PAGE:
Randy Knott (Director), David Pfenninger (Sweeney Todd), and Sara Malloy (Mrs. Lovett) (L-R) work a sceene while the cast looks on.

How did you prepare to direct this production in the pre-rehearsal process?

I’ve spent countless hours discussing, with Julie, the assistant director (and my domestic partner), the characters, the small moments, the big moments, the set, the setting, the time, etc.  I’ve been studying this show for a year.  The actors have been studying it for 2 months.  As with most projects of this magnitude, one has lots of big ideas.  I have dozens of things in my head about this show, these characters, and deep character dives. One of the things I’ve come to realize is that my ambition – while never fully put aside – can get in the way of the fundamentals.  Sometimes you have to worry about making sure everyone can be seen, that the set is going to work, or that the props get cleared…and the deeper ambitions…they’ll have to wait.  We’ve still got 2 weeks, though…I’m excited to see how much of that ambition makes it to the stage.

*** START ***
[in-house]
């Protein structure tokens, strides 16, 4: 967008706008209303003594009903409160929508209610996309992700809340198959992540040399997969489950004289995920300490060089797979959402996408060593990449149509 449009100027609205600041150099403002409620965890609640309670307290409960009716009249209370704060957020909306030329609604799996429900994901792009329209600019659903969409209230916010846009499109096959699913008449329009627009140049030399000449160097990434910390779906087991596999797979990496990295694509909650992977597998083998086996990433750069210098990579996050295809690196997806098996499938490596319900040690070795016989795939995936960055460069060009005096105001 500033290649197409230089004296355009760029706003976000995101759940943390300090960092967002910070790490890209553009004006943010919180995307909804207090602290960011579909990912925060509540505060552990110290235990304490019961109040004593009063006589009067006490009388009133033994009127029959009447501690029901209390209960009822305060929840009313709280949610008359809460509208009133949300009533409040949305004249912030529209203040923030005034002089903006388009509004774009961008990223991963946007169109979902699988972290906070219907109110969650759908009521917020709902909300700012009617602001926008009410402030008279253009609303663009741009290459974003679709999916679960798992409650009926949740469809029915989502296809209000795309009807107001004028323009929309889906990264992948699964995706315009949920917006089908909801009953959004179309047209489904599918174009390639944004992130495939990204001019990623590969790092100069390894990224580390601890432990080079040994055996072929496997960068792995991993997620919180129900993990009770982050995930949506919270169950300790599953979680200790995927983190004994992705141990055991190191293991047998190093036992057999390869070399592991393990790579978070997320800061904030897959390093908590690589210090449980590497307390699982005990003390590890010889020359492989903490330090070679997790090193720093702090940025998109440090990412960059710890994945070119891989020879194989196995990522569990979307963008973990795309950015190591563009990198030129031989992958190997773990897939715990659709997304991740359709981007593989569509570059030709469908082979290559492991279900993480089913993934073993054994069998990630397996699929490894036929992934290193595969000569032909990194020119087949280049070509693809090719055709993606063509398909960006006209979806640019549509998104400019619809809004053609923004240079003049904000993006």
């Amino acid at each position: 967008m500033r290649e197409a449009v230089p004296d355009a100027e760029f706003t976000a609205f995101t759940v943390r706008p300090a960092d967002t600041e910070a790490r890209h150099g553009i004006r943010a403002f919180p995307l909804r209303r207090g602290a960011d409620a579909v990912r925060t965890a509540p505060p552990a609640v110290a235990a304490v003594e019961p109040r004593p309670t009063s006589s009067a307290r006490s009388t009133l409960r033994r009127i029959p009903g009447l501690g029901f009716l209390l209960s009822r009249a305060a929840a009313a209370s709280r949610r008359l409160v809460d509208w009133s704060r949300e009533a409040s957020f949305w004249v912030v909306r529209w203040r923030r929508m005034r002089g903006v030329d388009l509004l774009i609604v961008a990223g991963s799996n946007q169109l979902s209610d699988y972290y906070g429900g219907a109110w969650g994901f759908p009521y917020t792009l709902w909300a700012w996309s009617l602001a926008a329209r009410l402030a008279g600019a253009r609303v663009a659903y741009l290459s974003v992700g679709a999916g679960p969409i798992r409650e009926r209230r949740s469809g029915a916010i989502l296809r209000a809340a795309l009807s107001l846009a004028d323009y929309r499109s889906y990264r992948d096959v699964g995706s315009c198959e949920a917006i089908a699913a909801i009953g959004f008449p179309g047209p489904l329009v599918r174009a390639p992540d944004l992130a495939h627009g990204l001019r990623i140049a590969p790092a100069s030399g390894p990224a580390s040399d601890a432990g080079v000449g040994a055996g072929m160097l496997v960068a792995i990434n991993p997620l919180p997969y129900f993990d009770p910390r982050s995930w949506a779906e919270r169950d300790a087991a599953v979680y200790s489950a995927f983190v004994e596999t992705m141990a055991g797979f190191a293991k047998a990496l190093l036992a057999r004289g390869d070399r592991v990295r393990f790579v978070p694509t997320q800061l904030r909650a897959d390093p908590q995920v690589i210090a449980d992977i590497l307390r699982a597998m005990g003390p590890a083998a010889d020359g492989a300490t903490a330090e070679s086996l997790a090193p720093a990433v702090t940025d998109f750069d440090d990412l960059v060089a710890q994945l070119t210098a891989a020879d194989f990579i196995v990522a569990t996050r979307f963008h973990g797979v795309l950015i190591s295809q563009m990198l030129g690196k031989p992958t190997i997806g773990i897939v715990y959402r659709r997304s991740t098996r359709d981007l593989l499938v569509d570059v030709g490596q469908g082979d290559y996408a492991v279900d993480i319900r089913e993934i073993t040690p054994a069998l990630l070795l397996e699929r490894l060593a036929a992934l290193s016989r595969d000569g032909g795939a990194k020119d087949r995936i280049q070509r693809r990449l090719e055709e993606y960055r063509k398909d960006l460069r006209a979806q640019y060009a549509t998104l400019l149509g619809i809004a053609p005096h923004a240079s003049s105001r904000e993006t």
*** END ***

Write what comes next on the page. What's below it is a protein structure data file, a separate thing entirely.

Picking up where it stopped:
Sweeney Todd will be on stage at Wheaton Drama from May 24 through June 16, 2019. Performances are Thursdays/Fridays/Saturdays at 8pm & Sundays at 3pm.

Tickets available NOW at www.wheatondrama.org or by phone at 630-260-1820.Sweeney Todd is presented through special arrangement with Music Theatre International.

Applications for Artistic Committee Chair Due 6/15/19

April 19th, 2019